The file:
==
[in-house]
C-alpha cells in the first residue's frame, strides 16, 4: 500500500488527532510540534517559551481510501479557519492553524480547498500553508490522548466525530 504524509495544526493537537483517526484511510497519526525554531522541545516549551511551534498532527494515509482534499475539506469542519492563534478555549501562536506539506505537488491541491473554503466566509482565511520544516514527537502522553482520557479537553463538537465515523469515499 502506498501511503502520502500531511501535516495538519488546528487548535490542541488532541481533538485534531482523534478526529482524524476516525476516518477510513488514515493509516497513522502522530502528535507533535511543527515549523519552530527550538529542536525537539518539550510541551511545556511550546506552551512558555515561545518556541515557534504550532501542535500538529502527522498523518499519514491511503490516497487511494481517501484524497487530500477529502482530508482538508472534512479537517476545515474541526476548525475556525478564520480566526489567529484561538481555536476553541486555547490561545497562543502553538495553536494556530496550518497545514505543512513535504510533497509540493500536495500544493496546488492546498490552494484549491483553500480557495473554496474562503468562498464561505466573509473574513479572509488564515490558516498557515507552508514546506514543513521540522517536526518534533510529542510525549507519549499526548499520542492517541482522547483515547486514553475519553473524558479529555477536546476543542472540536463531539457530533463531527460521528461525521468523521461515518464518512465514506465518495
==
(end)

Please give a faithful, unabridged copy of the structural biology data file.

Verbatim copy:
[in-house]
C-alpha cells in the first residue's frame, strides 16, 4: 500500500488527532510540534517559551481510501479557519492553524480547498500553508490522548466525530 504524509495544526493537537483517526484511510497519526525554531522541545516549551511551534498532527494515509482534499475539506469542519492563534478555549501562536506539506505537488491541491473554503466566509482565511520544516514527537502522553482520557479537553463538537465515523469515499 502506498501511503502520502500531511501535516495538519488546528487548535490542541488532541481533538485534531482523534478526529482524524476516525476516518477510513488514515493509516497513522502522530502528535507533535511543527515549523519552530527550538529542536525537539518539550510541551511545556511550546506552551512558555515561545518556541515557534504550532501542535500538529502527522498523518499519514491511503490516497487511494481517501484524497487530500477529502482530508482538508472534512479537517476545515474541526476548525475556525478564520480566526489567529484561538481555536476553541486555547490561545497562543502553538495553536494556530496550518497545514505543512513535504510533497509540493500536495500544493496546488492546498490552494484549491483553500480557495473554496474562503468562498464561505466573509473574513479572509488564515490558516498557515507552508514546506514543513521540522517536526518534533510529542510525549507519549499526548499520542492517541482522547483515547486514553475519553473524558479529555477536546476543542472540536463531539457530533463531527460521528461525521468523521461515518464518512465514506465518495